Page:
As will be described in greater detail below, processor 30 collects information relating to tested parameter configurations, such as electrode configurations, and stores the information in memory 32 for later retrieval and review by the clinician to facilitate identification of desirable parameter configurations. Neurostimulation therapy programs 38 created by the clinician may be stored in memory 32, and information identifying electrode configurations selected by the clinician to be utilized for one of programs 38 may be stored as part of the program within memory 32. Memory 32 may include any volatile, non-volatile, fixed, removable, magnetic, optical, or electrical media, such as a RAM, ROM, CD-ROM, hard disk, removable magnetic disk, memory cards or sticks, NVRAM, EEPROM, flash memory, and the like.

Processor 30 controls IMD 14 to test selected individual electrodes 26 or electrode combinations, by controlling IMD 14 to deliver neurostimulation therapy to patient 12 via the selected individual electrodes 26 or electrode combinations via a telemetry circuit 40. Processor 30 may transmit programs 38 created by the clinician to IMD 14 via telemetry circuit 40, or to another programmer used by the patient to control delivery of neurostimulation therapy via input/output circuitry 42. I/O circuitry 42 may include transceivers for wireless communication, appropriate ports for wired communication or communication via removable electrical media, or appropriate drives for communication via removable magnetic or optical media.

FIG. 4 is a diagram illustrating the structure of a neural network configured to identify optimal electrode configurations. As shown in FIG. 4, the neural network is characterized by nodes, layers and interconnections. As a specific example, consider the problem of selecting the optimum electrode bipole on a 1×8 stimulation lead. Inputs for this problem include the efficacy ratings for each possible bipole combination E01, E12, . . . , E67, where E01 represents a combination of electrode 0 and electrode 1 on the lead, E12 represents a combination of electrode 1 and electrode 2 on the lead, and so forth.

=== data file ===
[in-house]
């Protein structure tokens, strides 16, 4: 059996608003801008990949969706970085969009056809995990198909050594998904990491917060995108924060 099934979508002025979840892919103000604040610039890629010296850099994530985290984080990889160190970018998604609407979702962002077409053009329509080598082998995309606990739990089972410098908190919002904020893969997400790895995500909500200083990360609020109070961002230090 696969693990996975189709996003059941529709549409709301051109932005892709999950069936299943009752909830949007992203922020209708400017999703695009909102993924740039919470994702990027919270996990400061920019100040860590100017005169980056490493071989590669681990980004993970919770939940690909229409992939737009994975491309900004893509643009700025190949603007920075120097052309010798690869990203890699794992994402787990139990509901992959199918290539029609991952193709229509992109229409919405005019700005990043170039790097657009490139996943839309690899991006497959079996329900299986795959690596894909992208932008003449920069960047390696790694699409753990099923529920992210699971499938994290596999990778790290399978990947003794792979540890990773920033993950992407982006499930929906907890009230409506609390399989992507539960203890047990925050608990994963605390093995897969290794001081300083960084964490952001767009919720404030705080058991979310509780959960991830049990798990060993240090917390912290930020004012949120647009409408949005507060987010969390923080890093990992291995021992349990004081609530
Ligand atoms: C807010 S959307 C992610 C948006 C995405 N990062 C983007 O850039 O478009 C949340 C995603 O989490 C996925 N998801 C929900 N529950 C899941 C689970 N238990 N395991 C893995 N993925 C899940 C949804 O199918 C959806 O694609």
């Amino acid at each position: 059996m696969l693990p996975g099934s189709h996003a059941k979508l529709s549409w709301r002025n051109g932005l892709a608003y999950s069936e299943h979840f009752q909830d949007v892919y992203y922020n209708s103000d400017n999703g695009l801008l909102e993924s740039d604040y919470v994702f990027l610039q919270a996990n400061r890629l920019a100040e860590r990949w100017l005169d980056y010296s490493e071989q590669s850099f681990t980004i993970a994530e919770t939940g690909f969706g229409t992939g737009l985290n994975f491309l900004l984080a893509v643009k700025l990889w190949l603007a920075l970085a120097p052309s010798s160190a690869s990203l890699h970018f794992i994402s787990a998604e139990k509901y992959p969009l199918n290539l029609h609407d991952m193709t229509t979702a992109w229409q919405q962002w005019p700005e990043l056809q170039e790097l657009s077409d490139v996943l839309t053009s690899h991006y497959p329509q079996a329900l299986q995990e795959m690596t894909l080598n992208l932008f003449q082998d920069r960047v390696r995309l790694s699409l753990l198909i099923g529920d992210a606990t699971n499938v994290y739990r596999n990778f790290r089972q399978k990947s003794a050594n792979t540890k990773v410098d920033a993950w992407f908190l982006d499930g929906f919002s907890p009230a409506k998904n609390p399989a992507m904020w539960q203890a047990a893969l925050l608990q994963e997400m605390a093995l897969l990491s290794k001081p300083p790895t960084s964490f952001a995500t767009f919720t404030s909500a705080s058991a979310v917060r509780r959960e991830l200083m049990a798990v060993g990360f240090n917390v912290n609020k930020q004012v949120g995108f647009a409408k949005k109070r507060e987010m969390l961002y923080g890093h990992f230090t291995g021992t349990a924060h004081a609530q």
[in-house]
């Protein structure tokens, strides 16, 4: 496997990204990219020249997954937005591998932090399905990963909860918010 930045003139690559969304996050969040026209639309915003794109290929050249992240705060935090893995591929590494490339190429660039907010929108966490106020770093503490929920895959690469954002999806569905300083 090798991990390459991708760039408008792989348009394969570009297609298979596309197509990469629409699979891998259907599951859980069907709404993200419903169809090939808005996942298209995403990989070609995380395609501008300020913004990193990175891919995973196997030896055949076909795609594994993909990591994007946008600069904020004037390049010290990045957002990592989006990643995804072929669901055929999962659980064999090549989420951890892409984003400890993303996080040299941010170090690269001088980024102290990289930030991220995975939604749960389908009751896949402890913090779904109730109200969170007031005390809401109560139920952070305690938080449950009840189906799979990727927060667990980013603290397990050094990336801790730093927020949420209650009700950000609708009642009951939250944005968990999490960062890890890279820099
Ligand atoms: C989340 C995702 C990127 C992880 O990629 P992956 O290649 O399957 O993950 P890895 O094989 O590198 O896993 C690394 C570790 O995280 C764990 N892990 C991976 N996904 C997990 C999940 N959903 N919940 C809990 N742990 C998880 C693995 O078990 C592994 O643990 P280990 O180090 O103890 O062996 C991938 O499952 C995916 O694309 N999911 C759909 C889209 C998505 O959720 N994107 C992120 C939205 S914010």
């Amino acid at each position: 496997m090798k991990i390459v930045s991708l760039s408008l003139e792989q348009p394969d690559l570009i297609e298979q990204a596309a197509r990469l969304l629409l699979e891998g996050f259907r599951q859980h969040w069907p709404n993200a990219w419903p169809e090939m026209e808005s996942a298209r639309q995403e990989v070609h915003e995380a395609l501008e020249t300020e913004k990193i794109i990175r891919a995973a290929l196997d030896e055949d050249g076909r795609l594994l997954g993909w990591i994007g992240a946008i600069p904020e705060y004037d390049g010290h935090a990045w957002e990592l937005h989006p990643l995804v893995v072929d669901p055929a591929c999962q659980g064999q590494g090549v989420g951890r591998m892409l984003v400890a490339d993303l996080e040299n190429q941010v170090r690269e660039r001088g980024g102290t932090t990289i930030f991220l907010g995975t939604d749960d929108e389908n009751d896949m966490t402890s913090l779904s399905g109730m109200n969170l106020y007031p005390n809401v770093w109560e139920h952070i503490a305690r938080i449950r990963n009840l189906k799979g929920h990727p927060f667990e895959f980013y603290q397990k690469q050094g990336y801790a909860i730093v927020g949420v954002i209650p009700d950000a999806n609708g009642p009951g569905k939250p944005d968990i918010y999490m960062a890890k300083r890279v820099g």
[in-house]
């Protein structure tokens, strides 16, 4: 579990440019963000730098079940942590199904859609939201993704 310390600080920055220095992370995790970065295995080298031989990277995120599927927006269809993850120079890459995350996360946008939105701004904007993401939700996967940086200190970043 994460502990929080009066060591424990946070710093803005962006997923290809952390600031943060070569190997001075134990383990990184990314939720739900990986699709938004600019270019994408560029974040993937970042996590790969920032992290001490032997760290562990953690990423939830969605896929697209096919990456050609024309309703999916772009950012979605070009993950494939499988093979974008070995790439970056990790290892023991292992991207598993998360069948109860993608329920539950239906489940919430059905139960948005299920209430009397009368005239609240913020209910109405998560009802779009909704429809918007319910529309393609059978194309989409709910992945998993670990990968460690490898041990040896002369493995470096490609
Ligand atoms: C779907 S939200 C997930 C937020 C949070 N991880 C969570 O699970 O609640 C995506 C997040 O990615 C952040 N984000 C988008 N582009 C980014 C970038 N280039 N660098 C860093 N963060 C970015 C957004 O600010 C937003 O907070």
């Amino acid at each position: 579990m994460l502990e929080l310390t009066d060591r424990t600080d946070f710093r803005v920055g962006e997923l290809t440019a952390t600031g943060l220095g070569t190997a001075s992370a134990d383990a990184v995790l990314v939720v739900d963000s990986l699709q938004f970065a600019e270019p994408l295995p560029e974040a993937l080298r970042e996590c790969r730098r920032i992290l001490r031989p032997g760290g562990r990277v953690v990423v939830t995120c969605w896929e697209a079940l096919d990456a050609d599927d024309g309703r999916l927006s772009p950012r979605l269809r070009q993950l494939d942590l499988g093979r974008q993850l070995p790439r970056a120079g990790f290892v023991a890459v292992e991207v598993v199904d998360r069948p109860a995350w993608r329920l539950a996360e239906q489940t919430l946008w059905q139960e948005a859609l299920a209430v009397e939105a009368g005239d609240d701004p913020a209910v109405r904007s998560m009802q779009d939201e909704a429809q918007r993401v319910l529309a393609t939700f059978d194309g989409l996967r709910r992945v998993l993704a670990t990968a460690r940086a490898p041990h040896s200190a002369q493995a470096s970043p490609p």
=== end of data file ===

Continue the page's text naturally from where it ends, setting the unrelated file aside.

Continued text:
In the example of FIG. 4, the polarity of the electrodes, i.e., relative placement of anode and cathode on the bipole pair, is not considered, but the system 10 can be readily adapted to support polarity determinations. For this example, system 10 singly encodes (one configuration per node) the output possibilities. A single hidden layer is included with 9 nodes, though this may not be the optimum size or number of layers in some applications. In FIG. 4, only a subset of interconnection weights are shown. In practice, however, the neural network may be fully connected, with every input node connecting to every hidden node, and every hidden node connecting to every output node. In FIG. 4, the “E” nodes (E01, E12, E23, E34, E45, E56, E67) represent input nodes, the “H” nodes (H1, H2, H3, H4, H5, H6, H7, H8, H9) represent hidden nodes, and the “O” nodes (O1, O2, O3, O4, O5, O6, O7) represent output nodes that yield suggested electrode configurations 43, 45, 47, 49, 51, 52, 55.

Using the neural network structure, programmer 20 provides suggestions on which parameter configurations are most likely to be efficacious given the interconnection weights among the input nodes, hidden nodes and output nodes in the neural network. The interconnection weights may be initially learned, but then modified and updated based on results of efficacy observation tests performed during the course of an evaluation with a clinician or other user. In this manner, the neural network can be used to guide the clinician to a set of optimum parameter configurations for evaluation, reducing the number of observations that need be made to ensure a good outcome. In other words, the neural network may permit the clinician to avoid a number of electrode configurations that, based on previous experience, are unlikely to yield efficacious results. Rather, the interconnection of particular nodes with interconnection weights determined from past observations directs the clinician to electrode configurations that are more likely to produce optimum efficacy results.

FIG. 5 is a flow diagram illustrating a search algorithm that is executable by a programmer to select electrode configurations. As shown in FIG. 5, the algorithm involves accessing the neural network (44), initiating the search algorithm (46), selecting a first electrode configuration (48), and observing the efficacy of the first electrode configuration (50). The efficacy may be rated positively in terms of pain relief or other therapeutic benefit, and negatively in terms of side effects of the therapy. The search capability can be implemented as a feature in an implantable device programmer 20.